Frequency and type of microbiological monitoring of multidrug-resistant tuberculosis treatment

Kurbatova EV, Gammino VM, Bayona J, et al. IJTLD 2011; 15(11): 1553-5.

A retrospective analysis of three alternative monitoring strategies in a cohort of MDR-TB patients in Estonia, Latvia, Philippines, Russia and Peru (2000-2004), which illustrates that less frequent testing delays confirmation of bacteriological conversion. The delay prolongs intensive treatment, hospitalization, and respiratory isolation, increasing cost and toxicity. After conversion, less frequent testing could delay diagnosis of possible treatment failure.

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Household contact investigation of multidrug-resistant and extensively drug-resistant tuberculosis in a high HIV prevalence setting.

Vella V, Racalbuto V, Guerra R, et al. IJTLD 2011; 15(9): 1170-5.

A prospective, observational study evaluating adult household contacts for active TB in order to determine the incidence rates of MDR- and XDR-TB of index cases diagnosed between January 2005 and September 2008 in a high HIV prevalnece setting. The authors conclude that active case finding for drug-resistant TB is a high-yield public health activity and must be a priority, as early diagnosis may stem further disease spread and improve survival.

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Identifying multidrug resistant tuberculosis transmission hotspots using routinely collected data.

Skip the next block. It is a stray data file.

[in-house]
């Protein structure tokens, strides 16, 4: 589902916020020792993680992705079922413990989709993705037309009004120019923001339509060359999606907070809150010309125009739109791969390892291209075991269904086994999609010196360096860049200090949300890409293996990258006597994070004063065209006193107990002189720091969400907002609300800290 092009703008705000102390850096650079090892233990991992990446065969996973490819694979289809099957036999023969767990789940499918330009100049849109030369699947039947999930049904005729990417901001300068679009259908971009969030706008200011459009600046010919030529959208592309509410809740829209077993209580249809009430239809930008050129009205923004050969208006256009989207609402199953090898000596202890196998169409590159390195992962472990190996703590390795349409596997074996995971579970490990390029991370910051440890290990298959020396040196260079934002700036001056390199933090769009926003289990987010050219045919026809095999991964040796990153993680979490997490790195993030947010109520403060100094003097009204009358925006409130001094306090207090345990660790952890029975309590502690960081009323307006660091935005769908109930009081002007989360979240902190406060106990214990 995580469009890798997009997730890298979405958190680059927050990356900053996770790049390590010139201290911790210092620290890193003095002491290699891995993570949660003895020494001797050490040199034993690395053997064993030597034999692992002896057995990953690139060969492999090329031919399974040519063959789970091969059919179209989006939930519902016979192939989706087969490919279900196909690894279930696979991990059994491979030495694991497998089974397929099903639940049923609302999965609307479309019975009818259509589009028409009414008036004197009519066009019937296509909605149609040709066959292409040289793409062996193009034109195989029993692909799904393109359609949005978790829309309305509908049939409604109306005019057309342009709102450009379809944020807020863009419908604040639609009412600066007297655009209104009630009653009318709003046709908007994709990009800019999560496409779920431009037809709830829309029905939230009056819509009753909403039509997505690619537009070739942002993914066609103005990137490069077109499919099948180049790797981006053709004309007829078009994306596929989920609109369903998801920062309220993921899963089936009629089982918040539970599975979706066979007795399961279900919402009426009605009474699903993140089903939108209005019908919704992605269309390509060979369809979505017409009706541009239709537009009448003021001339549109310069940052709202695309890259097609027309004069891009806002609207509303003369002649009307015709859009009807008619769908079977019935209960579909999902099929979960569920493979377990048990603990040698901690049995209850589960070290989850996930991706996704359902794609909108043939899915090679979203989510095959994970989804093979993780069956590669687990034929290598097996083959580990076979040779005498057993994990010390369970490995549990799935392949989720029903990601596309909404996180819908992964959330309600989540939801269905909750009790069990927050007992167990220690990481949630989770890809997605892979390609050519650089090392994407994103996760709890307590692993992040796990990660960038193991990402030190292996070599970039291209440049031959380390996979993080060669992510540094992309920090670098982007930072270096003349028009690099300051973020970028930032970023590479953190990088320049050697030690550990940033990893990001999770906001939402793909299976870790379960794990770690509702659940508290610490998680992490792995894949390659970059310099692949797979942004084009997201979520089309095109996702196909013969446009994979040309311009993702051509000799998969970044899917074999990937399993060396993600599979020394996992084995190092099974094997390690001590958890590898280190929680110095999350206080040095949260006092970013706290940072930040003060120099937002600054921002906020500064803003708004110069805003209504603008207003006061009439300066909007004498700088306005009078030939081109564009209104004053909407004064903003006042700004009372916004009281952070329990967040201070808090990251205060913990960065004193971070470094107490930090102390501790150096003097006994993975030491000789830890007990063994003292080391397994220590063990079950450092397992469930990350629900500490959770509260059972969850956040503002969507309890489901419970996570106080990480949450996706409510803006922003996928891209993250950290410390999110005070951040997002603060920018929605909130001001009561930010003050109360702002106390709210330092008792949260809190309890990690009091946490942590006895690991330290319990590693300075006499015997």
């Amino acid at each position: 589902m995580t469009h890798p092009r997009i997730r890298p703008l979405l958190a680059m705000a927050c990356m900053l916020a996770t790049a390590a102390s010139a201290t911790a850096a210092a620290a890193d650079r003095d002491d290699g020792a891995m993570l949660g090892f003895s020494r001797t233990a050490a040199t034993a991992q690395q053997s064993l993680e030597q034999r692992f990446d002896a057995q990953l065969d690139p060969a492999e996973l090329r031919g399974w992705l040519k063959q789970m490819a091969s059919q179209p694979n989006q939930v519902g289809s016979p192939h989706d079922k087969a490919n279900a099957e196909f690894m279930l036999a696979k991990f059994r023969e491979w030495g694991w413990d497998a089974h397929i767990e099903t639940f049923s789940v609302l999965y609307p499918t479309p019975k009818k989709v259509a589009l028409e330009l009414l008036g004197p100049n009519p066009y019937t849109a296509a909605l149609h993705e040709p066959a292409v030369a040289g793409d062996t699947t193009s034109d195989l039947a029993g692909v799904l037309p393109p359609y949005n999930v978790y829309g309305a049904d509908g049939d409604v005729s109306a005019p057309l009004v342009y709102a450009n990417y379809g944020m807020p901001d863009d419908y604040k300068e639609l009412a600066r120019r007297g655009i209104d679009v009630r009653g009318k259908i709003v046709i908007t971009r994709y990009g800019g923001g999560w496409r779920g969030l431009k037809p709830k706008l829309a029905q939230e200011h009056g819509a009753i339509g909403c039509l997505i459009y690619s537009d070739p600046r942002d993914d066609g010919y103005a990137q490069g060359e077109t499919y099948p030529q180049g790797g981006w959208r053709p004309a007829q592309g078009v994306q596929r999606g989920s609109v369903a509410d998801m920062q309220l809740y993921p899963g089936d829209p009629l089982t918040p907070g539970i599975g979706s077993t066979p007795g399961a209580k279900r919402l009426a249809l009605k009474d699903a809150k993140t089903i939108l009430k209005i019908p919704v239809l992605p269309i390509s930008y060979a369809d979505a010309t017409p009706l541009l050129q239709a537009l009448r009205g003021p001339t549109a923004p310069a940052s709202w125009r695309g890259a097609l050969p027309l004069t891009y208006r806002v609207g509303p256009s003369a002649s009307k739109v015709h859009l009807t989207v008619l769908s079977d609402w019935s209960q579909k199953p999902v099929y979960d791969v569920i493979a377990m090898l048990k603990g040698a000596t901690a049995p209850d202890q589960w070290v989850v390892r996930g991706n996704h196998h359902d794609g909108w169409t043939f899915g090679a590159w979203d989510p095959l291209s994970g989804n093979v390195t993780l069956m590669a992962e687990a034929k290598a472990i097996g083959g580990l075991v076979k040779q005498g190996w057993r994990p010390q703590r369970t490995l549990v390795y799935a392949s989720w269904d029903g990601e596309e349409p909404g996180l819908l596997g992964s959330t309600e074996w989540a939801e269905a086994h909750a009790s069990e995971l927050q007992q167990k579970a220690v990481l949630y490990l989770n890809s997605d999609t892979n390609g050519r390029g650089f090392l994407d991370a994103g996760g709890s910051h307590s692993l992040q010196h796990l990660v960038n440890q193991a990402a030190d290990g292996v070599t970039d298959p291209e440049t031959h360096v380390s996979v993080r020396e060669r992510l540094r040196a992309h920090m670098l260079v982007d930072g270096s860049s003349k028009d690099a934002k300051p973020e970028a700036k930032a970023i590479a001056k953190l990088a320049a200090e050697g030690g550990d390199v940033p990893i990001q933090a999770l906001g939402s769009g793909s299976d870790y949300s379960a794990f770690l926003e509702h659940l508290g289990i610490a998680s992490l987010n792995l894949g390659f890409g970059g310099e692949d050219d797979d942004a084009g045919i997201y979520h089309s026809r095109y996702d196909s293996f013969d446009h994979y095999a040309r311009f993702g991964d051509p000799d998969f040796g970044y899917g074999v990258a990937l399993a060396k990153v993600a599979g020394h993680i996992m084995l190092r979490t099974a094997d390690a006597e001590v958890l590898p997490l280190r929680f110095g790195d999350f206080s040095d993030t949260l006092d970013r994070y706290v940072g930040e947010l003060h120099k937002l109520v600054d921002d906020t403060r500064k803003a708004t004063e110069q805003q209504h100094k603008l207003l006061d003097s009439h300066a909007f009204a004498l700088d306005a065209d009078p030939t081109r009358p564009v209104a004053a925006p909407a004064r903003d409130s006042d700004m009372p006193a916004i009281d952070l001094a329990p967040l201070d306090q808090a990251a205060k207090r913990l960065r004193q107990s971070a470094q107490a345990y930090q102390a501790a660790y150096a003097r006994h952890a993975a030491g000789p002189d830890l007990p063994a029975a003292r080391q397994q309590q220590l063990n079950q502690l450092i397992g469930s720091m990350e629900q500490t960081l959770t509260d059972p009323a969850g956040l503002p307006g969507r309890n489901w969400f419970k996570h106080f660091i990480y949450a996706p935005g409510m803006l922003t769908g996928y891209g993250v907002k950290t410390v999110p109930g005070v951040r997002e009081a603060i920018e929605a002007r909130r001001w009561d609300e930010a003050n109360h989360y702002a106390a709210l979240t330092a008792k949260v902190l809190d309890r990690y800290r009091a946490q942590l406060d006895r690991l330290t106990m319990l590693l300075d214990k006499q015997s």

Manjourides J, Lin HH, Shin S, et al. Tuberculosis (Edinb). 2012;92(3):273-9. Epub 2012 Mar 6.

In most countries with large drug resistant tuberculosis epidemics, only those cases that are at highest risk of having MDRTB receive a drug sensitivity test (DST) at the time of diagnosis. Because of this prioritized testing, identification of MDRTB transmission hotspots in communities where TB cases do not receive DST is challenging, as any observed aggregation of MDRTB may reflect systematic differences in how testing is distributed in communities. We introduce a new disease mapping method, which estimates this missing information through probability-weighted locations, to identify geographic areas of increased risk of MDRTB transmission.

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MSF, PIH, TAG Report (2011): An evaluation of drug-resistant TB treatment scale-up

The report points out that despite international calls to reach universal access to TB treatment by 2015, scale-up has been minimal. Substantial funding and implementation gaps remain at both national and international levels The report aims to provide an assessment of the effectiveness of some key structures within the global response for MDR-TB, to provide recommendations on how the global response to DR-TB scale-up can be improved, and to examine the results of scale-up activities to date in three key countries.

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Multidrug and extensively drug-resistant TB (M/XDR-TB): 2010 global report on surveillance and response

A new report on anti-tuberculosis resistance published by the WHO, updating its 2008 report with new and improved data. For the first time, the report includes an assessment of the progress countries are making to diagnose and treat MDR-TB cases. It urges greater investment in infrastructure, diagnostics, and provision of care in order to reach the 2015 target of diagnosing and treating 80% of the estimated M/XDR-TB cases.

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Multidrug-resistant pulmonary tuberculosis treatment regimens and patient outcomes: an individual patient data meta-analysis of 9,153 patients.

Ahuja SD, Ashkin D, Avendano M, Banerjee R, Bauer M, et al. PLoS Med 2012; 9(8): e1001300.